The affable Paddy Ramanathan, CEO of iValley, a fintech incubator, hosts very absorbing sessions like this pertaining to fintech matters. It could be CDBCs one week, DeFi the next, and so on. He manages to get some very serious movers and shakers to the table. Clearly, he’s very well networked. I decided to attend. Who knew, I might learn something.
I sat down in a dark digital corner and listened to the three wise men. I came away with four specific things of value.
VCs are not just sources for capital. Startups must look at them as sources of wisdom.
Sheel observed that there is a mistaken impression that VCs don’t add much value and only give “dumb money”. That is not the case at all. Of course, there is the phenomenon that many successful entrepreneurs turn around and become VCs too. But a great responsibility lies on their shoulders that they may not fully grasp.
VCs must ask the question: what value am I adding to the founder?
Ryan observed that many new options for funding were coming up. Even governments were willing to invest in startups. The fact is that globally there is a lot of opportunities, but startups may not have the wisdom and experience to know how to build an ecosystem. Learning that takes time and that is where Board members could make a difference.
Board members are most effective when the CEOs or founders they advise are willing to learn and take advice.
Just coming up with a good idea is not enough. VCs and board members usually can sniff out the exaggeration and particularly look for CEOs who are adaptable. Learning and implementation proof is a must. Companies morph at various stages – the needs are different while making less than $5 million and then more than that. The board needs able hands to advise a CEO in either situation.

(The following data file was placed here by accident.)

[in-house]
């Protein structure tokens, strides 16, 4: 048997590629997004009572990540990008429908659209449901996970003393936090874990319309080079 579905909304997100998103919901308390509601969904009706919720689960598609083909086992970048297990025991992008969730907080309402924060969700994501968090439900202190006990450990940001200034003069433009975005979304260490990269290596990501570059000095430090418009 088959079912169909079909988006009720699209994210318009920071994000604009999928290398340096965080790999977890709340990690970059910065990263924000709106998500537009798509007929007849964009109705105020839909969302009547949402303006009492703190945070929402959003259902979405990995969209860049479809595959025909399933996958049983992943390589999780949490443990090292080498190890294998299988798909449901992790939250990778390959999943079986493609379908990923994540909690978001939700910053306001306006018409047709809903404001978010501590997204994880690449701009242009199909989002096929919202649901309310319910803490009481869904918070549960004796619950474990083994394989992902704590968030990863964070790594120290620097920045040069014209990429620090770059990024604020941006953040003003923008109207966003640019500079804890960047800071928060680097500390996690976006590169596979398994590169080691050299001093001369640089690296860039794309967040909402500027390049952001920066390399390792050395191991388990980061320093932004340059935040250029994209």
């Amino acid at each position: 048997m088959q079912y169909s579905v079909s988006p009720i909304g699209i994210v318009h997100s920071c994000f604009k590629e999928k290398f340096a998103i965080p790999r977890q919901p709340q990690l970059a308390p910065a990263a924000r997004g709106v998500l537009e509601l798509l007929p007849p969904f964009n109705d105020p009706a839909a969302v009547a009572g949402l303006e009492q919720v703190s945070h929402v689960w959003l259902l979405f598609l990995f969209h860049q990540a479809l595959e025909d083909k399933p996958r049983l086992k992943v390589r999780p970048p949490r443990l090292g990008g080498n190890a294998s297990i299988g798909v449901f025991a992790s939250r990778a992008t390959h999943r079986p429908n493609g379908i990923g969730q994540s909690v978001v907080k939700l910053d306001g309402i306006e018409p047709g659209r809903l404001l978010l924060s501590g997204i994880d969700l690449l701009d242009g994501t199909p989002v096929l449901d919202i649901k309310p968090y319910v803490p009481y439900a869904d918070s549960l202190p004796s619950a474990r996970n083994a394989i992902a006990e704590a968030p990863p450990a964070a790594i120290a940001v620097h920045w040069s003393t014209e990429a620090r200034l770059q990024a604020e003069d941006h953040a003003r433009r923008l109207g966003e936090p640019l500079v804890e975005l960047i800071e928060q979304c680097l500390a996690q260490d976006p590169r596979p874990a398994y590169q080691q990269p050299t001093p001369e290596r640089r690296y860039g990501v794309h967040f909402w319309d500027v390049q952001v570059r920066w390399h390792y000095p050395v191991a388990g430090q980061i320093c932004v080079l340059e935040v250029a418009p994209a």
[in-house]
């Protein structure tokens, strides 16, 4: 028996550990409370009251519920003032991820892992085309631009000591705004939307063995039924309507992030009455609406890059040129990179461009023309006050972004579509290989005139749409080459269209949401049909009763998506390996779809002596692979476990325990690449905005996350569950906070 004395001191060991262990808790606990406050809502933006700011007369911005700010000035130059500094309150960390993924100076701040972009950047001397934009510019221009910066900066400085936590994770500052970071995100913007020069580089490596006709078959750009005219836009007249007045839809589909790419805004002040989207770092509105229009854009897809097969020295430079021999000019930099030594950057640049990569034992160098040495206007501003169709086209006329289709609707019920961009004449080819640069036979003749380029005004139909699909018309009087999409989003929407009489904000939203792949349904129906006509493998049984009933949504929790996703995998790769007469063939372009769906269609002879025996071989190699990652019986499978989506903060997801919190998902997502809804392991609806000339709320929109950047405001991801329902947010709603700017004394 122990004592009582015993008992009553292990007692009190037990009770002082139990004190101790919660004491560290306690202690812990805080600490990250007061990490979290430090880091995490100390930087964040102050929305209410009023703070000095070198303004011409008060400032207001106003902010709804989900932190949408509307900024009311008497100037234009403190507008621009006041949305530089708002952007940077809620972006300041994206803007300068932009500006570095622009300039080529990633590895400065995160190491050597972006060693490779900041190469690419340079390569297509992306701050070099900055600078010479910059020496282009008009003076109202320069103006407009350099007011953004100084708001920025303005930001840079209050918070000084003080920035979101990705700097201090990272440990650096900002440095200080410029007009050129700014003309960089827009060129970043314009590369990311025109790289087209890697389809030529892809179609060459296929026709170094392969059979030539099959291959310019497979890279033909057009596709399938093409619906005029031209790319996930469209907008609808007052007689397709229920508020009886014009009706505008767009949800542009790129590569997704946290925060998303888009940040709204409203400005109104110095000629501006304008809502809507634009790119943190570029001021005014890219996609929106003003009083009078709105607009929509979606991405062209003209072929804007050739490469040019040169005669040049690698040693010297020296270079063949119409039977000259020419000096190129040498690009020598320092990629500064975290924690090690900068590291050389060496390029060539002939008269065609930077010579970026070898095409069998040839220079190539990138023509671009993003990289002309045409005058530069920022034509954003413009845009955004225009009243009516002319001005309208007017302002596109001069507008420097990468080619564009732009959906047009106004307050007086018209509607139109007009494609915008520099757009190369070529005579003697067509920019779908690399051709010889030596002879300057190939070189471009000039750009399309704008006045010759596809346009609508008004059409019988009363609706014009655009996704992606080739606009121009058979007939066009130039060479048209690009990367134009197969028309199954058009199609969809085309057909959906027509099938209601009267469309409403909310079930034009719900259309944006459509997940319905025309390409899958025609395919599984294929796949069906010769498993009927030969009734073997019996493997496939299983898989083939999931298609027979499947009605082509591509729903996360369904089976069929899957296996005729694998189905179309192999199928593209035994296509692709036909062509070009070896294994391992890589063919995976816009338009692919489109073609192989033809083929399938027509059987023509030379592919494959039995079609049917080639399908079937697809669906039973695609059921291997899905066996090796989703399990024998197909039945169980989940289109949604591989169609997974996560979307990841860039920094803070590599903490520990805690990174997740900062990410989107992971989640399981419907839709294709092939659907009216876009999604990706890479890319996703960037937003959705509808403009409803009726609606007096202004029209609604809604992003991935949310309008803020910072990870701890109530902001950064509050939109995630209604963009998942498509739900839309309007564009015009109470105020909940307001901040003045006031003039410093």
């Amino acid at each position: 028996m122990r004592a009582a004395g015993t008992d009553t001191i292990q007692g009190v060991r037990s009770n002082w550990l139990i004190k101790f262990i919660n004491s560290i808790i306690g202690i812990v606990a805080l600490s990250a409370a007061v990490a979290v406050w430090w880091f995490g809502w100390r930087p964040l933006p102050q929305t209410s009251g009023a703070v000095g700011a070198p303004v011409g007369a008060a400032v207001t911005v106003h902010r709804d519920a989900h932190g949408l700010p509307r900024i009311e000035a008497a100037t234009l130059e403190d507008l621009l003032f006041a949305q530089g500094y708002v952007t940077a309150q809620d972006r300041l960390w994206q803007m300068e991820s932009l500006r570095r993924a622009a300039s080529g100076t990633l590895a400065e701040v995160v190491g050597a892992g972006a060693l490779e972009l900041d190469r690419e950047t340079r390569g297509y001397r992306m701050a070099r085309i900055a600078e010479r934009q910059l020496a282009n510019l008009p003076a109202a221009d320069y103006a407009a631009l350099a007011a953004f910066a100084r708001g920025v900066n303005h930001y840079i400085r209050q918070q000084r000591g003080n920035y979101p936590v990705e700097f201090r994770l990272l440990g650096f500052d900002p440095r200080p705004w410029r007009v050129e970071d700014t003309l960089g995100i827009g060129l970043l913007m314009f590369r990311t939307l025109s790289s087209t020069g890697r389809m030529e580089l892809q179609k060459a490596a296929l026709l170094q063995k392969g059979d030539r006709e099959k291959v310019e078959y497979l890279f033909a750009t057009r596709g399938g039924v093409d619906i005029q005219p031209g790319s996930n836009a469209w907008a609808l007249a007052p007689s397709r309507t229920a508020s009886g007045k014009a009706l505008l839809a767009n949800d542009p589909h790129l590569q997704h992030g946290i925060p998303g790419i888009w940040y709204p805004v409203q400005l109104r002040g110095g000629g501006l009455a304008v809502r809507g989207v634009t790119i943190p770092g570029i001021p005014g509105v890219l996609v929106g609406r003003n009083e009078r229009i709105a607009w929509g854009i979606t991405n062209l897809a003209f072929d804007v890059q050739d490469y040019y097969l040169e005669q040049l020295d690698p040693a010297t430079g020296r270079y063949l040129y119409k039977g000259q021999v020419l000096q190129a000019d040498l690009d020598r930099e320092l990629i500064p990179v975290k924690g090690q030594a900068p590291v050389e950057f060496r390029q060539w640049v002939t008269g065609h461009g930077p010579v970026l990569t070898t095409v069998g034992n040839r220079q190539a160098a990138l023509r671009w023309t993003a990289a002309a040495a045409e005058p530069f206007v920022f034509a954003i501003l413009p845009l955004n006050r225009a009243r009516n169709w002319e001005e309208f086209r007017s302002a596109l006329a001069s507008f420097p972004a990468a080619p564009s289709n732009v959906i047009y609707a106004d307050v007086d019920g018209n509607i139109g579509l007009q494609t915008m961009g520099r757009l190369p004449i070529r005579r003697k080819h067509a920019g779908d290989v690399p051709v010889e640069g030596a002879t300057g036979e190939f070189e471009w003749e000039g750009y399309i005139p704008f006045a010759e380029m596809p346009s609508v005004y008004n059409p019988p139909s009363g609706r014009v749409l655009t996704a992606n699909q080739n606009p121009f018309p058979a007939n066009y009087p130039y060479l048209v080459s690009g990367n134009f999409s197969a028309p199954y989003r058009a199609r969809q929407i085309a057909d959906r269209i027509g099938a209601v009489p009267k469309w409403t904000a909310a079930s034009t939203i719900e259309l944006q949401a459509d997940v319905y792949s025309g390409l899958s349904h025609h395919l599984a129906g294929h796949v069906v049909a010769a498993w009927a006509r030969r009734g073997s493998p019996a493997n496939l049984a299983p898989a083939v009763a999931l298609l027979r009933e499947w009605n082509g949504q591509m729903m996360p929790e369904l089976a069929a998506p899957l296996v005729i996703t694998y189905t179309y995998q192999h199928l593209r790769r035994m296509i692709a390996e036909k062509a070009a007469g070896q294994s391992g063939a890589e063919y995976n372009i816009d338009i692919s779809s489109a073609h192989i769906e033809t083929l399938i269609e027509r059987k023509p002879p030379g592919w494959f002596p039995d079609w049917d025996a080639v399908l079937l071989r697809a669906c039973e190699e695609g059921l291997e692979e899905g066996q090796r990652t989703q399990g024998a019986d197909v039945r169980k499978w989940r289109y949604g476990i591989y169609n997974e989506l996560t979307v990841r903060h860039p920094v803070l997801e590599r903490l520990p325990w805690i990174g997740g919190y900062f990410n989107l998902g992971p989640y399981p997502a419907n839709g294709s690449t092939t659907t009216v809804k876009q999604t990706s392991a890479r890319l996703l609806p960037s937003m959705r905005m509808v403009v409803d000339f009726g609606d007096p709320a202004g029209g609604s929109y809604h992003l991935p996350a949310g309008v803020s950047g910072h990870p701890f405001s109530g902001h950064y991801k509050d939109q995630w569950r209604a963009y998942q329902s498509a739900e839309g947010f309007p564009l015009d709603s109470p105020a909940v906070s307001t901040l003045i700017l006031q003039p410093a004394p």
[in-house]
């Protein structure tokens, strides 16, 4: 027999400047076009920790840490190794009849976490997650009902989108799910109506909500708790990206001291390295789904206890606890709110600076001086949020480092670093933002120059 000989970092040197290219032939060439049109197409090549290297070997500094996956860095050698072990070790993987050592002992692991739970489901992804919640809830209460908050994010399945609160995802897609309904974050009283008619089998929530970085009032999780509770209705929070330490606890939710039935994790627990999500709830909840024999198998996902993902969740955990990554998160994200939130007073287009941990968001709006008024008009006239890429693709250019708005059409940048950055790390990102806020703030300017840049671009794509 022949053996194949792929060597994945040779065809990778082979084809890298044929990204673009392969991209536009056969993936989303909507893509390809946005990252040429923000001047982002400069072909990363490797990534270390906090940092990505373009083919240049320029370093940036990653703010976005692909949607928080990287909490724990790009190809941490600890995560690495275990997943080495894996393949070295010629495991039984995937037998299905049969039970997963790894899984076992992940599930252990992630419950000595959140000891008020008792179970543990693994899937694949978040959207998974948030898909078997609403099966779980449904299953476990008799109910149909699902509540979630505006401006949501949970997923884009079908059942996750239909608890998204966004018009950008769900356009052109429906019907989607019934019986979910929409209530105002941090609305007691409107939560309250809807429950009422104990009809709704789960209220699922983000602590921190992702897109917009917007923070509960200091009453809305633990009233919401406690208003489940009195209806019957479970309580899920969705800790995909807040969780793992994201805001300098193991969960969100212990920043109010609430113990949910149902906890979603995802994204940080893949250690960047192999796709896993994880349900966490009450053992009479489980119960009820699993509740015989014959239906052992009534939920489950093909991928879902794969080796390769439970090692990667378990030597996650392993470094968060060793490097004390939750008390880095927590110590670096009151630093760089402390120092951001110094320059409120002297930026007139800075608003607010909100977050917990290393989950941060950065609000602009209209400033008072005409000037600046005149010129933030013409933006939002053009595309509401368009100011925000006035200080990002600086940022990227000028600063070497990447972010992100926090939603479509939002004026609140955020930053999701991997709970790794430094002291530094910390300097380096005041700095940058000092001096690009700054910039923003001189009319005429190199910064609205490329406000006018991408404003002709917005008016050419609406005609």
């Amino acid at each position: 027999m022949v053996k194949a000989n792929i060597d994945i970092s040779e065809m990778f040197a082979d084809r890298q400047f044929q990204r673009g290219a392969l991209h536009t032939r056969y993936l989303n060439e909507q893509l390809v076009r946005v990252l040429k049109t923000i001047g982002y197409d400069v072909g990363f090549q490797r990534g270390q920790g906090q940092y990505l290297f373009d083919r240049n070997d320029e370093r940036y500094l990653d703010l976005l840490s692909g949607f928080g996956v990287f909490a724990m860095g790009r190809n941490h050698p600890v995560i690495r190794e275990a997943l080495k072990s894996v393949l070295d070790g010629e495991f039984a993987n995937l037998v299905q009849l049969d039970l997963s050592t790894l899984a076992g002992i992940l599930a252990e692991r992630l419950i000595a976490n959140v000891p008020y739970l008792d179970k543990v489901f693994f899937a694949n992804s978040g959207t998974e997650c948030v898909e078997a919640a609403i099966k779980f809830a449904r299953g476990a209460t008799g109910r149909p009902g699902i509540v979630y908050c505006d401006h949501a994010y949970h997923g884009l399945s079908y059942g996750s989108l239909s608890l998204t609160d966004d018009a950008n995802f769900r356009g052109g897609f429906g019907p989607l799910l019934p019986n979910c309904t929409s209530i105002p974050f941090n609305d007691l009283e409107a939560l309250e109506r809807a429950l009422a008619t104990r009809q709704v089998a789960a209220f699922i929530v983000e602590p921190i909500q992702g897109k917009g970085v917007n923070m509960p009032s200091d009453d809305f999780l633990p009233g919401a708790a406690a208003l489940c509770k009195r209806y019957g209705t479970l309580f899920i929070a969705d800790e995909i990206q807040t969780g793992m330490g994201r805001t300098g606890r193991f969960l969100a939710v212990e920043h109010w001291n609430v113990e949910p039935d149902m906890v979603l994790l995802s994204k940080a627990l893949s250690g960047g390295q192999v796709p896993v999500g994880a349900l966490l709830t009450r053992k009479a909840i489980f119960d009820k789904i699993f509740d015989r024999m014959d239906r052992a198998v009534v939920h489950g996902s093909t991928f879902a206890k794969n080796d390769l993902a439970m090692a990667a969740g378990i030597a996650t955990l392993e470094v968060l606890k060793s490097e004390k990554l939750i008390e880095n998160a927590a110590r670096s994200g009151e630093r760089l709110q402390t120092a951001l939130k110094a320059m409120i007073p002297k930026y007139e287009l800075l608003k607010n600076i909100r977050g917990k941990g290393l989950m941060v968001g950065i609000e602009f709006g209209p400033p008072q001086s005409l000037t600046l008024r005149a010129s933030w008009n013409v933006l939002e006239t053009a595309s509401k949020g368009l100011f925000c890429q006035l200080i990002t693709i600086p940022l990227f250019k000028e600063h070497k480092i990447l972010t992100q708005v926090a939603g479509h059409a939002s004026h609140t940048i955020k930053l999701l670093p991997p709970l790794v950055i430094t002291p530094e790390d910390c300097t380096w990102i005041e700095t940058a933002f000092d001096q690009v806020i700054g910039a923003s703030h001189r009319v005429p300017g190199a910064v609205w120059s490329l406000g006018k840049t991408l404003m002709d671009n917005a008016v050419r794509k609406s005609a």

In turn, VCs look for founders who can clearly articulate their vision and get people behind the vision. That includes staff, customers, and investors.
I thought that made a lot of sense.
Companies are morphing into fintechs!
Is there a specific twist in the case of fintech startups? Sheel’s response was very interesting. He pointed out that companies were becoming fintechs! He gave the example of Squire, which is a barbershop technology company.
It turns out they emphasize quick and easy payments as their claim to fame. Technically, that makes them a fintech company too!
Going forward, traditional retailers will partner with fintechs and there will be a completely new look at the mode and frequency of payments.
At another angle, regular banks are now taking fintechs very seriously and no longer underestimate them. Fintech adoption worldwide is ahead of the US to quite an extent. However, opportunities have not been touched. That puts even more pressure on board members who must be savvy in their advice to CEOs about how to deal with adoption and education levels.
The jury is still out on cryptocurrency, felt the panelists and they sounded a note of caution for startups in this area, as they did with the NFT hype. In the latter case, they stressed the need for better use cases to examine how revenue streams would be impacted.
Everyone is aware of ESG but startups are not being able to pay enough attention to it.
Are ESG issues becoming important at the board level?
While the panelists felt it was so, they also observed that it may not be explicit enough. There are also regulatory and legal issues to consider, especially when accredited investor funds have a limitation of only 100 investors. In any case, at least a metric-driven approach would push matters further along.
The world of a fintech startup board member (or a VC) is getting complicated. Regulations, ESG, VC alternatives, and a world in churn are sure to keep everyone on their toes.
I asked myself rhetorically, “Do you have what it takes to be a board member to be a startup?”
The Crypto Elder is on every Fintech startup board, watching and taking notes.